The three German nationals who were arrested are suspected of "serious gang robbery and two counts of arson".
In March, prosecutors and police said they had determined that an Audi S6 used in the theft and later set alight in a Dresden garage was sold to an unidentified buyer in August.
However, Dresden police spokesman Thomas Geithner admitted, "We'd have to have a lot of luck in order to find them a year after the crime".
Germany's Bild newspaper reported that the stolen jewels were worth up to $1.19 billion.
One of its best-known treasures - the 41-carat Dresden Green Diamond - was away on loan to New York's Metropolitan Museum of Art at the time of the break-in. They will be presented to an investigating judge in Dresden on Tuesday.
The three arrested men have not been named, but they are understood to be members of the Remmo Clan, one of Berlin's most powerful organised crime groups.
Police issued photos of two others, wanted on the same charges, identifying them as Abdul Majed Remmo, 21, and Mohamed Remmo, 21.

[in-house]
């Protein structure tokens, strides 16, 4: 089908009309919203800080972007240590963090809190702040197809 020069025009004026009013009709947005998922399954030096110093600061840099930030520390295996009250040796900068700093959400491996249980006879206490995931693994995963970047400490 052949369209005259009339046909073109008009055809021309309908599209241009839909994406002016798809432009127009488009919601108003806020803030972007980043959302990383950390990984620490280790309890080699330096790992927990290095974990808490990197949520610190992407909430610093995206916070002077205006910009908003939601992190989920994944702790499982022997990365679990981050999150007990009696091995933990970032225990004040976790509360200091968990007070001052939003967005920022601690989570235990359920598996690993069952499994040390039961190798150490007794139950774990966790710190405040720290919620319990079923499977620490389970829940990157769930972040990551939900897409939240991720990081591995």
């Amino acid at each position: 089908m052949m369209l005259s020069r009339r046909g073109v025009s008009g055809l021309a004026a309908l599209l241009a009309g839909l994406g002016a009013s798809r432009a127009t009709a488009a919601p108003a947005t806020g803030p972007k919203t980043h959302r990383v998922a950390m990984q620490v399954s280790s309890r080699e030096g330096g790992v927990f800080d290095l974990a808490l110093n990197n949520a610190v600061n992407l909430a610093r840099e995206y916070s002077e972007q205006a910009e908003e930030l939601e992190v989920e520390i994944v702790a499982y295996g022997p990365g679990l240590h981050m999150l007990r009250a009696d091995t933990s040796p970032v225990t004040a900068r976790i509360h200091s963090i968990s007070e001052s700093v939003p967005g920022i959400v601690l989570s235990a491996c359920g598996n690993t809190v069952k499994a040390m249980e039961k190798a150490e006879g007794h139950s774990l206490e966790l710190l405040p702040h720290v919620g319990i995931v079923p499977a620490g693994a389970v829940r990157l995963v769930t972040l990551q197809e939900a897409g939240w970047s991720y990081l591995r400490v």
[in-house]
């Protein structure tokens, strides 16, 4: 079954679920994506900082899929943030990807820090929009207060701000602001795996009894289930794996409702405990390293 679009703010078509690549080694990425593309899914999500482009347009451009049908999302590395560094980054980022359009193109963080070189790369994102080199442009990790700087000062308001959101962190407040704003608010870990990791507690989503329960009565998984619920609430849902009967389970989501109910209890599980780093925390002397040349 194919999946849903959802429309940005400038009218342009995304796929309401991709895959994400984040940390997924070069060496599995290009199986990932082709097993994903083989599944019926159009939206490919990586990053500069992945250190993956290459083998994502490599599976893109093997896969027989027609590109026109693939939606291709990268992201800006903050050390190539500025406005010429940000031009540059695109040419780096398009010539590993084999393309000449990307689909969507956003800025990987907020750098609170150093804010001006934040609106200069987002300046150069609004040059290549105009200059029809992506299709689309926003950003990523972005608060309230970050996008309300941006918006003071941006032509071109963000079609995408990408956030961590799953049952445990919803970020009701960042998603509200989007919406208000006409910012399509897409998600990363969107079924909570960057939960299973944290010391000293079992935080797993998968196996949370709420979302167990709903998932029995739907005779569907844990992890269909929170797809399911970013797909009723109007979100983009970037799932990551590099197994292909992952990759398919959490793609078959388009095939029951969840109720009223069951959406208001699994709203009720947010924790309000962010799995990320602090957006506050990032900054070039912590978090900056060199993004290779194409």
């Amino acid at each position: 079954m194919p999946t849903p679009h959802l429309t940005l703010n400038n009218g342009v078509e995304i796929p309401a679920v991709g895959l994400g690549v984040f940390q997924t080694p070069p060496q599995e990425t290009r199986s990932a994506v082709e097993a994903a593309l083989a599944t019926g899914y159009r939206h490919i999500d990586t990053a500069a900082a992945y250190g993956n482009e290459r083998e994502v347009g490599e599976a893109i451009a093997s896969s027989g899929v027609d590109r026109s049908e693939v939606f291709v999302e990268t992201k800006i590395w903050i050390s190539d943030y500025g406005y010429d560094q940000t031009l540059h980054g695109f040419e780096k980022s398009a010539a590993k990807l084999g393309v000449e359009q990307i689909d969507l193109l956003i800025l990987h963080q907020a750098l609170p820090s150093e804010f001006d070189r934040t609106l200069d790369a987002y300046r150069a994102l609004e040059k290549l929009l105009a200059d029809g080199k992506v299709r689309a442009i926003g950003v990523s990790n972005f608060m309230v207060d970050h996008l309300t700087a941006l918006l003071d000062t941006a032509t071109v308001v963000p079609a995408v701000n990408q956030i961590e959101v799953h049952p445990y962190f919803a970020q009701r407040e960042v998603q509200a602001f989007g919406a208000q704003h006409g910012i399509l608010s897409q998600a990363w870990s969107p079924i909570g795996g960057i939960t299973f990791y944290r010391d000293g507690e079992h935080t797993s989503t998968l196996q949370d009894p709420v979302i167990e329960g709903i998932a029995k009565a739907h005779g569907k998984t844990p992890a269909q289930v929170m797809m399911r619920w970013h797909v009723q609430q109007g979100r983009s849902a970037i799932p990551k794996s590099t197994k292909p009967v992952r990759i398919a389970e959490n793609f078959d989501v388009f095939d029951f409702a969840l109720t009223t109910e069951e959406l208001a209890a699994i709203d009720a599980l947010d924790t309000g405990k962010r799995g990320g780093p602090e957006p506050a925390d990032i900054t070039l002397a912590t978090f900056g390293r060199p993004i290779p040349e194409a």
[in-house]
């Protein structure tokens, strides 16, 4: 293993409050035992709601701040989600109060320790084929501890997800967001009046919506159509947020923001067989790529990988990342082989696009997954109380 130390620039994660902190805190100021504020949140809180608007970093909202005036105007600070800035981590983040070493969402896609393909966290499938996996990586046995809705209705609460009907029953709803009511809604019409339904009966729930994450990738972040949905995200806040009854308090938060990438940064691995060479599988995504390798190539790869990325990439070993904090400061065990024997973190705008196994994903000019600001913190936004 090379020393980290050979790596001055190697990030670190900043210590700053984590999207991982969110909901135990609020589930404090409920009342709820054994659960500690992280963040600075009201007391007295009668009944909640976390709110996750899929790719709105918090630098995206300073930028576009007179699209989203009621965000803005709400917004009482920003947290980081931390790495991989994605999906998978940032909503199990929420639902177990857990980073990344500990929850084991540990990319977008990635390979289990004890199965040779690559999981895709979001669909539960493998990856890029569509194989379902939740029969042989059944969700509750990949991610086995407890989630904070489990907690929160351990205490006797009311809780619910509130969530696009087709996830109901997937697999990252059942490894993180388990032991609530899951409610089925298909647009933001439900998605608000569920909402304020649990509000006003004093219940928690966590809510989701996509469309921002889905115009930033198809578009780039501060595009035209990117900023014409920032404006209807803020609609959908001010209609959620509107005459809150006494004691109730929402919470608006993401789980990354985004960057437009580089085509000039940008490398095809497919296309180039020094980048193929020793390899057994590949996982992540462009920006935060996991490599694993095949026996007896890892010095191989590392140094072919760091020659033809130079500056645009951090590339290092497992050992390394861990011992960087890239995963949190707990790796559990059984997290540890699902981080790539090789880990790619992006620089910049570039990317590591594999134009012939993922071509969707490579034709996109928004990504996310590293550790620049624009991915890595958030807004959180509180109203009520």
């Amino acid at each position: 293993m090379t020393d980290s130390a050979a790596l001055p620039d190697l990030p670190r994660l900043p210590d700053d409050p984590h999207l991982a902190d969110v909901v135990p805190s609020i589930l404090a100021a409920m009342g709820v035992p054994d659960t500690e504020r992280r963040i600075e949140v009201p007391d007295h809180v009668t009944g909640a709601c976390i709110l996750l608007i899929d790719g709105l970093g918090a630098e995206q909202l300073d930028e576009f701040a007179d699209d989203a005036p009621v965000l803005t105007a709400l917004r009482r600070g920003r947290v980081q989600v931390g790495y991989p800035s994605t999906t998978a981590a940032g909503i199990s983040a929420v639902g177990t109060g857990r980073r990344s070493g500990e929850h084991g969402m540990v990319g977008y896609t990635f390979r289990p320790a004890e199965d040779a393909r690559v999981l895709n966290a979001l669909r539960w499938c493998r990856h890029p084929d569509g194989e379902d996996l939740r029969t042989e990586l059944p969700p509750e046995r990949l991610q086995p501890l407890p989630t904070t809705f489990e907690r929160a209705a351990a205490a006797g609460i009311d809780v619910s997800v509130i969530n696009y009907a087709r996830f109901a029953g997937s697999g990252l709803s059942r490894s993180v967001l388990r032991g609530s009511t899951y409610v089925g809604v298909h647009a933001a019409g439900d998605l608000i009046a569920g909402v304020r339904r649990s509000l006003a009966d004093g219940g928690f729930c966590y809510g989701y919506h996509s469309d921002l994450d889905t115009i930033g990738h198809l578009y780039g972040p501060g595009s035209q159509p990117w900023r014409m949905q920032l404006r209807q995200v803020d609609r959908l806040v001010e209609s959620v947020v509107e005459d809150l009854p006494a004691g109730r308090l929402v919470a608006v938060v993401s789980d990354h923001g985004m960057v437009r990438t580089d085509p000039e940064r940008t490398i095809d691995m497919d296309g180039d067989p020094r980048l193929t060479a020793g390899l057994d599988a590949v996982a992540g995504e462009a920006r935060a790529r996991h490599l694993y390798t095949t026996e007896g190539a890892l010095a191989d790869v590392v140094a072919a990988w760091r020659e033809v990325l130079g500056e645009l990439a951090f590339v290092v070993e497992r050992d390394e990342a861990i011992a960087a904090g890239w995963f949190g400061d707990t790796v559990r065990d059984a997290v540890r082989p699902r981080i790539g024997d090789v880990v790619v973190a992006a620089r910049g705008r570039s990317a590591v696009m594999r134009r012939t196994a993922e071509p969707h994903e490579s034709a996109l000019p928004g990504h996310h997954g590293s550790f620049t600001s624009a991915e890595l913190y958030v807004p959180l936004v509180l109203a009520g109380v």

The searches, focused on Berlin's Neukoelln district, did not immediately turn up any of the missing treasures.
"Nobody should believe that he set himself above the rules of the state", Geisel said.
POlice have offered 100,000 euros in reward for information leading to the arrest and/or conviction of the suspects.
Security camera footage showed two men breaking into the museum through a grilled window in the early hours of November 25.
Police had responded within five later - but the crooks had already fled.
The stolen objects included a sword featuring a hilt encrusted with nine large and 770 smaller diamonds and a shoulder piece that contained the famous 49-carat Dresden white diamond.
Among the haul, the thieves stole items of jewelry that belonged to the 18th century Saxon ruler Augustus the Strong.
The sprawling treasure collection survived the bombing of Dresden in the Second World War, only to be seized as war booty by the Soviet Union. It was returned to the museum in 1958.